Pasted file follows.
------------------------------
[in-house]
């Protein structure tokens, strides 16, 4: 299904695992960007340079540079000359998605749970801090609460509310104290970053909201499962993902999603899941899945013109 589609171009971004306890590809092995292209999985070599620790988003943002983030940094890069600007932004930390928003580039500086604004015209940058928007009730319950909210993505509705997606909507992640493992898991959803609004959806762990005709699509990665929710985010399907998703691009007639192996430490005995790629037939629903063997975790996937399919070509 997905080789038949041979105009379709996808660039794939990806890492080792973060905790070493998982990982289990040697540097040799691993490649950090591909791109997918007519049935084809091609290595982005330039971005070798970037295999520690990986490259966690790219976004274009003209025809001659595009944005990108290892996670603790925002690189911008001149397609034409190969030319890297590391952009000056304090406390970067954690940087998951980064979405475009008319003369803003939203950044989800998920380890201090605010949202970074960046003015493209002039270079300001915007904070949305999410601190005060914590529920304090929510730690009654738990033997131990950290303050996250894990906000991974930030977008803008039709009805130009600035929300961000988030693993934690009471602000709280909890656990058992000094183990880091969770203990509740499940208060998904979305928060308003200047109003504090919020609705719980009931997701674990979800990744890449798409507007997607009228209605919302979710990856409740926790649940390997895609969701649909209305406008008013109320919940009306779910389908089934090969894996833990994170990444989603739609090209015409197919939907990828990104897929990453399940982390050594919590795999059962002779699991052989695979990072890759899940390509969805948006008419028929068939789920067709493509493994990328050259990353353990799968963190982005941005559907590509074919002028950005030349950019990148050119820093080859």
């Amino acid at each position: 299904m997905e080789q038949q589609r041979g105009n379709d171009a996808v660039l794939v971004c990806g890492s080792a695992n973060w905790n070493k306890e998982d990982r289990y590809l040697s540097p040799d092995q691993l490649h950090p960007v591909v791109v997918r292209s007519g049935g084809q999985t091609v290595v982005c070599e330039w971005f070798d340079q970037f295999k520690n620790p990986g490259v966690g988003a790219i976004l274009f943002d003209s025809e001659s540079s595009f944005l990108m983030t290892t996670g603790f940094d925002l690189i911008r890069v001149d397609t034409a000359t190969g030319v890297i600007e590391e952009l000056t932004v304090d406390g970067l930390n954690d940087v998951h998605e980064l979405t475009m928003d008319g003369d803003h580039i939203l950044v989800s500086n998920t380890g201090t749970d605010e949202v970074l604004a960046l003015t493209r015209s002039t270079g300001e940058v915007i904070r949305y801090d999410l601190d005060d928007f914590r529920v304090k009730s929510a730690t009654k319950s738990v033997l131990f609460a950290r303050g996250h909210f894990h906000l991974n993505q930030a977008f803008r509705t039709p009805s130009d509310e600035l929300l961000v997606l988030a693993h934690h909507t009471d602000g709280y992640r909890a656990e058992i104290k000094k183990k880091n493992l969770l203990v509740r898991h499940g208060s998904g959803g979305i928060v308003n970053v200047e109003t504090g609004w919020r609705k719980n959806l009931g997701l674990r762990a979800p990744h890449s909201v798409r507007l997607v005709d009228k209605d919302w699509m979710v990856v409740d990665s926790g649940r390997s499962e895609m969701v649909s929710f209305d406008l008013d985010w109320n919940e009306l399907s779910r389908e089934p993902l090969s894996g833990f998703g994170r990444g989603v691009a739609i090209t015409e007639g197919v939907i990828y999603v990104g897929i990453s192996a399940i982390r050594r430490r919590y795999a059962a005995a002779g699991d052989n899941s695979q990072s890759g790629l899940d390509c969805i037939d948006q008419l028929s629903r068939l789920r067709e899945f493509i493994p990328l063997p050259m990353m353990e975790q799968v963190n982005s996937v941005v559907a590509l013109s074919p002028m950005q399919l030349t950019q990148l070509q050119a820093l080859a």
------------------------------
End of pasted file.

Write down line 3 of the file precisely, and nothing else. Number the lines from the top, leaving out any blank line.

């Amino acid at each position: 299904m997905e080789q038949q589609r041979g105009n379709d171009a996808v660039l794939v971004c990806g890492s080792a695992n973060w905790n070493k306890e998982d990982r289990y590809l040697s540097p040799d092995q691993l490649h950090p960007v591909v791109v997918r292209s007519g049935g084809q999985t091609v290595v982005c070599e330039w971005f070798d340079q970037f295999k520690n620790p990986g490259v966690g988003a790219i976004l274009f943002d003209s025809e001659s540079s595009f944005l990108m983030t290892t996670g603790f940094d925002l690189i911008r890069v001149d397609t034409a000359t190969g030319v890297i600007e590391e952009l000056t932004v304090d406390g970067l930390n954690d940087v998951h998605e980064l979405t475009m928003d008319g003369d803003h580039i939203l950044v989800s500086n998920t380890g201090t749970d605010e949202v970074l604004a960046l003015t493209r015209s002039t270079g300001e940058v915007i904070r949305y801090d999410l601190d005060d928007f914590r529920v304090k009730s929510a730690t009654k319950s738990v033997l131990f609460a950290r303050g996250h909210f894990h906000l991974n993505q930030a977008f803008r509705t039709p009805s130009d509310e600035l929300l961000v997606l988030a693993h934690h909507t009471d602000g709280y992640r909890a656990e058992i104290k000094k183990k880091n493992l969770l203990v509740r898991h499940g208060s998904g959803g979305i928060v308003n970053v200047e109003t504090g609004w919020r609705k719980n959806l009931g997701l674990r762990a979800p990744h890449s909201v798409r507007l997607v005709d009228k209605d919302w699509m979710v990856v409740d990665s926790g649940r390997s499962e895609m969701v649909s929710f209305d406008l008013d985010w109320n919940e009306l399907s779910r389908e089934p993902l090969s894996g833990f998703g994170r990444g989603v691009a739609i090209t015409e007639g197919v939907i990828y999603v990104g897929i990453s192996a399940i982390r050594r430490r919590y795999a059962a005995a002779g699991d052989n899941s695979q990072s890759g790629l899940d390509c969805i037939d948006q008419l028929s629903r068939l789920r067709e899945f493509i493994p990328l063997p050259m990353m353990e975790q799968v963190n982005s996937v941005v559907a590509l013109s074919p002028m950005q399919l030349t950019q990148l070509q050119a820093l080859a």